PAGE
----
I was born into a lovely family. I had three sisters, two brothers and loving parents. The world seemed a wonderful place to be. Then one day the unthinkable happened: my siblings and I were carted off to a pet shop. We sat in a window, and everyone stared at us. We missed our home and parents.
Things went from bad to worse. My sister Whitey and I were taken out of the window and put in a box. It was dark and frightening. After a long car ride we were taken from the box and put in a wire cage. It was not a very nice place to be. We couldn’t run or play. Once a day some people would come and give us food and say a few words. A child came every day, too, to rub our backs, and once in a while pick us up, but she didn’t know how to hold us and we were frightened. I scratched her, trying to hold on and not be dropped. That led to the next disaster.
We were set loose in their yard, with no place to hide and nothing to eat. We were terrified. We didn’t know what to do. We just sat very still at first, trying to be invisible. Then we ran. The people in the next yard tried to catch us. They put food out, but we wouldn’t let them near us. I was able to hide at night because I am black and hard to see in the dark. Whitey was caught by a coyote. I never saw her again.
The next morning I was so hungry I went into a wire box that had food in it. When I touched the food, the door shut, and I couldn’t get out. I was so scared! The people must have been watching, because they came right away and took me out of that scary contraption.
The man built me a three-room apartment that sat outside the sliding-glass door in their fenced-in front yard. What a luxury: bedroom, living room and kitchen, and play area and bathroom. They helped me keep my house very clean. After a while, I was allowed to run around the yard when they were with me. They didn’t get too mad when I ate their plants or made them chase me when I was supposed to go to bed. The man learned how to hold me under his arm so I felt safe.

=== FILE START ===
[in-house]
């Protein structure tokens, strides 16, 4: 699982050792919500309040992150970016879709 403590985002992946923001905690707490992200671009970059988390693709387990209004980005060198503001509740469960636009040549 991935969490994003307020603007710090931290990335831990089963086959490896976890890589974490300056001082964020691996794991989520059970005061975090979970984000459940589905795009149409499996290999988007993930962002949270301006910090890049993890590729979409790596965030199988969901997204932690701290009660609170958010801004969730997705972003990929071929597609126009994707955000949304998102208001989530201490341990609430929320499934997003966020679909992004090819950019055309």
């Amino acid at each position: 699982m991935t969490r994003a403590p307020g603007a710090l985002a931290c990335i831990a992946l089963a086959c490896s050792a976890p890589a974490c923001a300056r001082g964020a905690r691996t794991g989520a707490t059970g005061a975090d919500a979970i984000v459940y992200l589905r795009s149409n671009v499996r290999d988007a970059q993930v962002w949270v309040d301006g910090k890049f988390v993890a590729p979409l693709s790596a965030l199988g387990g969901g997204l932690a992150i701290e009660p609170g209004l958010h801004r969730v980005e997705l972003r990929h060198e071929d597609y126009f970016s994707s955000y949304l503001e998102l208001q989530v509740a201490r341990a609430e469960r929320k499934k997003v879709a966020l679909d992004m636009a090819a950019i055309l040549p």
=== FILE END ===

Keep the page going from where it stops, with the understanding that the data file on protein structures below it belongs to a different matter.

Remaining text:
They even bought books on how to take care of rabbits, and soon I moved into their house. Their four cats learned to accept me, and we get along very well together-except when I want to play nose tag. Cats don’t know that game.
I am a real member of the family now. My day starts with a healthy breakfast. I spend time in the yard when the weather is nice and someone is home to watch and keep me safe. I run out through the swinging door that the cats use. I have shelters of plastic and wood, so I can see my humans and they can see me. I can dig tunnels and eat goodies (the rabbit book told them which plants are dangerous for bunnies), and nobody gets upset. Though they do fill in my tunnels.
At suppertime, my place is on a carpet, in the kitchen with the rest of the family. I have my litterpan, a box to rest in, and a place to eat. They give me fresh hay, dandelions, kale, dark green lettuce, pellets, and my own bowl of water. My mom washes all the greens and dries them well.
After dinner I play with my toys. I throw them around, especially when I want attention. My favorite time is later in the evening, when we all sit on the living-room sofa. I get petted and get my tummy rubbed while we watch TV. Sometimes my dad starts reading and forgets to rub my tummy, so I throw his book on the floor. That works pretty well. With a little time I’ll have trained them to be almost-perfect bunny parents. Even I make little mistakes now and then, but I figure if they can accept me, I can put up with them.
At bedtime I get a carrot-top and a little slice of banana or apple. I sleep on my little carpet until morning, when Dad comes in and helps me clean up my area and gives me breakfast. I’m not afraid of the vacuum-cleaner anymore.
My life had a difficult beginning, but now I am loved and safe, with people who understand what bunnies need to be happy and healthy. They used to think dandelions in the yard were a bad thing! Now they grow them just for me. I love my humans.
By Smudge Elizabunny Siegel (penned by Dr. Bernard S. Siegel)
House Rabbit Journal Fall 2001: Volume IV, Number 6